Penalty for media raised
Calls for adoption of children-friendly approach in adjudication, disposition of matters Provides for rehabilitation through institutions established under enactmentAmendment includes street, working children among "abandoned" category
NEW DELHI: The Parliament on Tuesday unanimously passed the Juvenile Justice (Care and Protection of Children) Amendment Bill, 2006.
The amended Bill, moved by Minister of State for Women and Child Development Renuka Chowdhary, calls for adoption of a child-friendly approach in the adjudication and disposition of matters in the best interest of children and for their ultimate rehabilitation through various institutions established under the enactment.
"Juvenile in conflict with law" would mean a juvenile alleged to have committed an offence and not completed 18 years of age on the date of commission of such an offence.
Among the amendments made to the Act, lying in cold storage since 2000, was that adoption of a child could be across all religions, not just among Hindus. It also includes among "abandoned or surrendered" children, a juvenile found begging, a street child or a working child, Ms. Chowdhary said.
She said the penalty has been enhanced from Rs. 1,000 to Rs. 25,000 for any newspaper, magazine, news-sheet or visual media that discloses the name, address, school or any particulars calculated to lead to the identification of the juvenile or child or publishes the child's pictures.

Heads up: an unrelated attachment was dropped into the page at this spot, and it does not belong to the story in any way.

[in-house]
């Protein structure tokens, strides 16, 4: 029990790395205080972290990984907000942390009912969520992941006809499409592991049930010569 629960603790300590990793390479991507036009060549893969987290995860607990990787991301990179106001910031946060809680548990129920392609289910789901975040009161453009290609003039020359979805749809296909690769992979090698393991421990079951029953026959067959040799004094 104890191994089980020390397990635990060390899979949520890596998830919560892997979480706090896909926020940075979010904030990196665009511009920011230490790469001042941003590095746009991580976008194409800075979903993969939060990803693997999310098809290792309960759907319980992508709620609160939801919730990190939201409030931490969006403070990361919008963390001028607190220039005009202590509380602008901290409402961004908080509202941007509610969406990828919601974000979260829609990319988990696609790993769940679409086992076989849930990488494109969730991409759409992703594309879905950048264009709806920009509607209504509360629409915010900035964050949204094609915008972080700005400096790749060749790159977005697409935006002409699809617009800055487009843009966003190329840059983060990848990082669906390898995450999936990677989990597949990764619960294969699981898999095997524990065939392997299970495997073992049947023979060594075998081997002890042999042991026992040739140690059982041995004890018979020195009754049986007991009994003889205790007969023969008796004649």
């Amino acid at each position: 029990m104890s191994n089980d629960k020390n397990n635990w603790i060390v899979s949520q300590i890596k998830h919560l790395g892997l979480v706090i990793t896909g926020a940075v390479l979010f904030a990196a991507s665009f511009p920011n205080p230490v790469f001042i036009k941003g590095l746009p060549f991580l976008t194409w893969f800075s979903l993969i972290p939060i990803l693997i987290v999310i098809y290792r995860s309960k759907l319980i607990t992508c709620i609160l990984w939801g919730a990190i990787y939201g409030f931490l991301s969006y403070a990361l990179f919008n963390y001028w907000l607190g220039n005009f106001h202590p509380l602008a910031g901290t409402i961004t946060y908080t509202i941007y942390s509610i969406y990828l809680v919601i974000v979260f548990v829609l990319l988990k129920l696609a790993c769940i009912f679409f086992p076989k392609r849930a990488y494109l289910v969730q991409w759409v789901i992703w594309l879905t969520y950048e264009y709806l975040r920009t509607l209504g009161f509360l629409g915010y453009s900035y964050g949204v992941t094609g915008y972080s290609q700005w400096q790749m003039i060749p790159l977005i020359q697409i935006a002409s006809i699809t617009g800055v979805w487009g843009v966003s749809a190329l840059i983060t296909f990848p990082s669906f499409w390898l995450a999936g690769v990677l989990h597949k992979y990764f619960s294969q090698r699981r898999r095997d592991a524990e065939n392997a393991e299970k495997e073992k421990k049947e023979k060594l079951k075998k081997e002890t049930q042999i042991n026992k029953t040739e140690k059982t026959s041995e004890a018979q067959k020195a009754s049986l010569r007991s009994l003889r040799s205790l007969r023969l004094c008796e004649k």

While admitting to the sorry state of affairs in juvenile homes, she assured the House that the situation would change in the next 18 months.
She invited members to report the working conditions of juvenile homes, the Juvenile Board, the Special Police Officer and the designated Police officer.
She agreed with members' observation that the police needed to be sensitised to the special treatment of juvenile offenders and with the enacted law.
Replying to supplementaries, she said she was not averse to the adoption of Indian children abroad. She would also raise the age-limit for adoptee parents. "The amended Act would bring strict norms. The need is to ensure that it is implemented."
Earlier, initiating the discussion, Bharatiya Janata Party member Maya Singh lamented that 90 per cent of the police force were not aware of juvenile justice norms and treated juveniles like adult criminals.
She stressed the need for utilising the services of child guidance counsellors for juveniles in custody and at rehabilitation centres.